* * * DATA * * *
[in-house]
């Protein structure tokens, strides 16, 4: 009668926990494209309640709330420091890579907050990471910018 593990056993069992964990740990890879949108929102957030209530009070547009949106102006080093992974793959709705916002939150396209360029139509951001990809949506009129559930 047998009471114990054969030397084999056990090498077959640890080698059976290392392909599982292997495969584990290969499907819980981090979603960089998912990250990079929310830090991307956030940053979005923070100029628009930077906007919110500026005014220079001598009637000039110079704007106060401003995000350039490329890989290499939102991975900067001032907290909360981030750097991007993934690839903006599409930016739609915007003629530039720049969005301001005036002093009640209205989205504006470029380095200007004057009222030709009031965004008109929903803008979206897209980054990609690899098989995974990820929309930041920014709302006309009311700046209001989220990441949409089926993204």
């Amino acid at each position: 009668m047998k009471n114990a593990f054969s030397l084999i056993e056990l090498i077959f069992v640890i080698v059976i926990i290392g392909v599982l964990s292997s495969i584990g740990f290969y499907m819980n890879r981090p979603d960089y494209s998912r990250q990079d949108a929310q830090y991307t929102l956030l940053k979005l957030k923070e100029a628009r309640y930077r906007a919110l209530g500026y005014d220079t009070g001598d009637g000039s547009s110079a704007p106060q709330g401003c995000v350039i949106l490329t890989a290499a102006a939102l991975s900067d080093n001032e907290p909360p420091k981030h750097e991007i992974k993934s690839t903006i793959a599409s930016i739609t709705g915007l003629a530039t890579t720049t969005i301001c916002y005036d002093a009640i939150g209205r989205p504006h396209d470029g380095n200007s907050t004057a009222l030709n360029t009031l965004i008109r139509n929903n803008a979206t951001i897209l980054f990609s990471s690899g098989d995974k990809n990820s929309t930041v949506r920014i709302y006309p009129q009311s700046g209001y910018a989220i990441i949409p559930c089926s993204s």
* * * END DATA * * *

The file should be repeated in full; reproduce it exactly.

[in-house]
């Protein structure tokens, strides 16, 4: 009668926990494209309640709330420091890579907050990471910018 593990056993069992964990740990890879949108929102957030209530009070547009949106102006080093992974793959709705916002939150396209360029139509951001990809949506009129559930 047998009471114990054969030397084999056990090498077959640890080698059976290392392909599982292997495969584990290969499907819980981090979603960089998912990250990079929310830090991307956030940053979005923070100029628009930077906007919110500026005014220079001598009637000039110079704007106060401003995000350039490329890989290499939102991975900067001032907290909360981030750097991007993934690839903006599409930016739609915007003629530039720049969005301001005036002093009640209205989205504006470029380095200007004057009222030709009031965004008109929903803008979206897209980054990609690899098989995974990820929309930041920014709302006309009311700046209001989220990441949409089926993204």
């Amino acid at each position: 009668m047998k009471n114990a593990f054969s030397l084999i056993e056990l090498i077959f069992v640890i080698v059976i926990i290392g392909v599982l964990s292997s495969i584990g740990f290969y499907m819980n890879r981090p979603d960089y494209s998912r990250q990079d949108a929310q830090y991307t929102l956030l940053k979005l957030k923070e100029a628009r309640y930077r906007a919110l209530g500026y005014d220079t009070g001598d009637g000039s547009s110079a704007p106060q709330g401003c995000v350039i949106l490329t890989a290499a102006a939102l991975s900067d080093n001032e907290p909360p420091k981030h750097e991007i992974k993934s690839t903006i793959a599409s930016i739609t709705g915007l003629a530039t890579t720049t969005i301001c916002y005036d002093a009640i939150g209205r989205p504006h396209d470029g380095n200007s907050t004057a009222l030709n360029t009031l965004i008109r139509n929903n803008a979206t951001i897209l980054f990609s990471s690899g098989d995974k990809n990820s929309t930041v949506r920014i709302y006309p009129q009311s700046g209001y910018a989220i990441i949409p559930c089926s993204s």